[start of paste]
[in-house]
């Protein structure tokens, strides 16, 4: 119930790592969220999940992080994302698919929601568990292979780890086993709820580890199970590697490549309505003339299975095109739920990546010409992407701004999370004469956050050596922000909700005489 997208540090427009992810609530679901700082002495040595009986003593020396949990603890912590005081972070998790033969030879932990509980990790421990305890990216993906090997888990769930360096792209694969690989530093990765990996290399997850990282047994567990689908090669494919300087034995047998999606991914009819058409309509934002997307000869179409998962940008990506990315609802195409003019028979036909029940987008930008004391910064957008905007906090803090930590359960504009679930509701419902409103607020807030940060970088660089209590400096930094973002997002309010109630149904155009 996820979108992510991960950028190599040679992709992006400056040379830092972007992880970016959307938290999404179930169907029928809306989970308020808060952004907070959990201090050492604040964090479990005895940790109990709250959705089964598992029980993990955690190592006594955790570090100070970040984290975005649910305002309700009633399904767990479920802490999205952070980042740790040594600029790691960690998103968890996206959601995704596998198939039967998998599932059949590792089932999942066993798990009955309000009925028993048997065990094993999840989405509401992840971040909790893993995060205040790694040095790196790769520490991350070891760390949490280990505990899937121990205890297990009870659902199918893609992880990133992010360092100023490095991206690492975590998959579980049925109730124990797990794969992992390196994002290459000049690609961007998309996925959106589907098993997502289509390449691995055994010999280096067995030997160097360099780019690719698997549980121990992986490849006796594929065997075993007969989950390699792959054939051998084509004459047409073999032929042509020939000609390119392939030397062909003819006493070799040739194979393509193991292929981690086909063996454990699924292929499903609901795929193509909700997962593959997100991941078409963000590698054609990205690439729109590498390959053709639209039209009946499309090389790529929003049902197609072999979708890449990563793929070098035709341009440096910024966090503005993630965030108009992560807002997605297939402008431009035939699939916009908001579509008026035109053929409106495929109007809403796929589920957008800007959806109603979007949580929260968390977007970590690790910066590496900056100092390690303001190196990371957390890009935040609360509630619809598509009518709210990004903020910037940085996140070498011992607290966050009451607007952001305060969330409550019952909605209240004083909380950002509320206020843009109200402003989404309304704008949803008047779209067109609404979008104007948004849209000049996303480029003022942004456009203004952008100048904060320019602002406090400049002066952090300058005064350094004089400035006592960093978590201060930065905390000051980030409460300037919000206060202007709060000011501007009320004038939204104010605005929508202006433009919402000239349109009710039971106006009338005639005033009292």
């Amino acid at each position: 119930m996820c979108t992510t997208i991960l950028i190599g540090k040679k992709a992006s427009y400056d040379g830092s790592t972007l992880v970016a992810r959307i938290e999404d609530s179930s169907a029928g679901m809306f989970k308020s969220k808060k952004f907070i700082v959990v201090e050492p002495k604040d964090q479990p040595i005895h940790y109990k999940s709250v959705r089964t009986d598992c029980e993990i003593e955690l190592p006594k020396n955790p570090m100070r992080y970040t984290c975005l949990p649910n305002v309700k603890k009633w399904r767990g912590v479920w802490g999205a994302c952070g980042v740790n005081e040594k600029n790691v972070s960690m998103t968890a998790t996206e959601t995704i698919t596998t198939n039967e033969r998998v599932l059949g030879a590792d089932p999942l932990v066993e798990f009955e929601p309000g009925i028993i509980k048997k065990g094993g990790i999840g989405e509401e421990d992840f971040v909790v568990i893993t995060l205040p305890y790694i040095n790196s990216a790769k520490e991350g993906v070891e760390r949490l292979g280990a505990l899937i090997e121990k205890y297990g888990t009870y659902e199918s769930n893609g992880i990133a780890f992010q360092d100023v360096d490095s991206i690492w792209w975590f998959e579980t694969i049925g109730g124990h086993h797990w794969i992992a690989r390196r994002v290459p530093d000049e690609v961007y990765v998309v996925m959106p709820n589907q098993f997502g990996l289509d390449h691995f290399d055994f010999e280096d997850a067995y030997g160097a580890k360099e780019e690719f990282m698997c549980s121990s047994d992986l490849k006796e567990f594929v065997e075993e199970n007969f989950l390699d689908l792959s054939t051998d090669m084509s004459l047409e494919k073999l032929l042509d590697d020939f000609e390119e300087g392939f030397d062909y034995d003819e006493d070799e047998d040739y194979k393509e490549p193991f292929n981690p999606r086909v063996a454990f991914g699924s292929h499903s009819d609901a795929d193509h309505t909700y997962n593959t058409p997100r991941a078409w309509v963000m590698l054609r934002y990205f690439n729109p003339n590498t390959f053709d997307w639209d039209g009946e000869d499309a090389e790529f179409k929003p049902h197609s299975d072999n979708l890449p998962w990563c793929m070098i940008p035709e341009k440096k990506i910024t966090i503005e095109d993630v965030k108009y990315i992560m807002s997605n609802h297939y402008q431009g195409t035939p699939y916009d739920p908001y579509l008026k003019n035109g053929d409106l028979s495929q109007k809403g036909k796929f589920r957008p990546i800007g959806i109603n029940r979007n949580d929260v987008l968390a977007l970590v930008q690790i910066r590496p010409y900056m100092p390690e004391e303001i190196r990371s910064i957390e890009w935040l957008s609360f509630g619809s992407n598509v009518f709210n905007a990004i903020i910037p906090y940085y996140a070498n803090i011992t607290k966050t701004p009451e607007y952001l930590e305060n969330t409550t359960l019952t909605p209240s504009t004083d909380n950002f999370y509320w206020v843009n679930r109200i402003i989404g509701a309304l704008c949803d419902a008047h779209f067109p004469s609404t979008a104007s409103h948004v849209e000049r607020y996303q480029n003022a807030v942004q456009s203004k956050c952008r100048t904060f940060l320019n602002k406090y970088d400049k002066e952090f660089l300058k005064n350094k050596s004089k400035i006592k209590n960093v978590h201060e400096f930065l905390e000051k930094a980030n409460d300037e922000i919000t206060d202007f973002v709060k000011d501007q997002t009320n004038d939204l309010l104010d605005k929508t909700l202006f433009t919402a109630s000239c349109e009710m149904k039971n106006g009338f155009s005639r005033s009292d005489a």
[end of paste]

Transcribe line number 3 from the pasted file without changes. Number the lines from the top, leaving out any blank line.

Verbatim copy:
């Amino acid at each position: 119930m996820c979108t992510t997208i991960l950028i190599g540090k040679k992709a992006s427009y400056d040379g830092s790592t972007l992880v970016a992810r959307i938290e999404d609530s179930s169907a029928g679901m809306f989970k308020s969220k808060k952004f907070i700082v959990v201090e050492p002495k604040d964090q479990p040595i005895h940790y109990k999940s709250v959705r089964t009986d598992c029980e993990i003593e955690l190592p006594k020396n955790p570090m100070r992080y970040t984290c975005l949990p649910n305002v309700k603890k009633w399904r767990g912590v479920w802490g999205a994302c952070g980042v740790n005081e040594k600029n790691v972070s960690m998103t968890a998790t996206e959601t995704i698919t596998t198939n039967e033969r998998v599932l059949g030879a590792d089932p999942l932990v066993e798990f009955e929601p309000g009925i028993i509980k048997k065990g094993g990790i999840g989405e509401e421990d992840f971040v909790v568990i893993t995060l205040p305890y790694i040095n790196s990216a790769k520490e991350g993906v070891e760390r949490l292979g280990a505990l899937i090997e121990k205890y297990g888990t009870y659902e199918s769930n893609g992880i990133a780890f992010q360092d100023v360096d490095s991206i690492w792209w975590f998959e579980t694969i049925g109730g124990h086993h797990w794969i992992a690989r390196r994002v290459p530093d000049e690609v961007y990765v998309v996925m959106p709820n589907q098993f997502g990996l289509d390449h691995f290399d055994f010999e280096d997850a067995y030997g160097a580890k360099e780019e690719f990282m698997c549980s121990s047994d992986l490849k006796e567990f594929v065997e075993e199970n007969f989950l390699d689908l792959s054939t051998d090669m084509s004459l047409e494919k073999l032929l042509d590697d020939f000609e390119e300087g392939f030397d062909y034995d003819e006493d070799e047998d040739y194979k393509e490549p193991f292929n981690p999606r086909v063996a454990f991914g699924s292929h499903s009819d609901a795929d193509h309505t909700y997962n593959t058409p997100r991941a078409w309509v963000m590698l054609r934002y990205f690439n729109p003339n590498t390959f053709d997307w639209d039209g009946e000869d499309a090389e790529f179409k929003p049902h197609s299975d072999n979708l890449p998962w990563c793929m070098i940008p035709e341009k440096k990506i910024t966090i503005e095109d993630v965030k108009y990315i992560m807002s997605n609802h297939y402008q431009g195409t035939p699939y916009d739920p908001y579509l008026k003019n035109g053929d409106l028979s495929q109007k809403g036909k796929f589920r957008p990546i800007g959806i109603n029940r979007n949580d929260v987008l968390a977007l970590v930008q690790i910066r590496p010409y900056m100092p390690e004391e303001i190196r990371s910064i957390e890009w935040l957008s609360f509630g619809s992407n598509v009518f709210n905007a990004i903020i910037p906090y940085y996140a070498n803090i011992t607290k966050t701004p009451e607007y952001l930590e305060n969330t409550t359960l019952t909605p209240s504009t004083d909380n950002f999370y509320w206020v843009n679930r109200i402003i989404g509701a309304l704008c949803d419902a008047h779209f067109p004469s609404t979008a104007s409103h948004v849209e000049r607020y996303q480029n003022a807030v942004q456009s203004k956050c952008r100048t904060f940060l320019n602002k406090y970088d400049k002066e952090f660089l300058k005064n350094k050596s004089k400035i006592k209590n960093v978590h201060e400096f930065l905390e000051k930094a980030n409460d300037e922000i919000t206060d202007f973002v709060k000011d501007q997002t009320n004038d939204l309010l104010d605005k929508t909700l202006f433009t919402a109630s000239c349109e009710m149904k039971n106006g009338f155009s005639r005033s009292d005489a």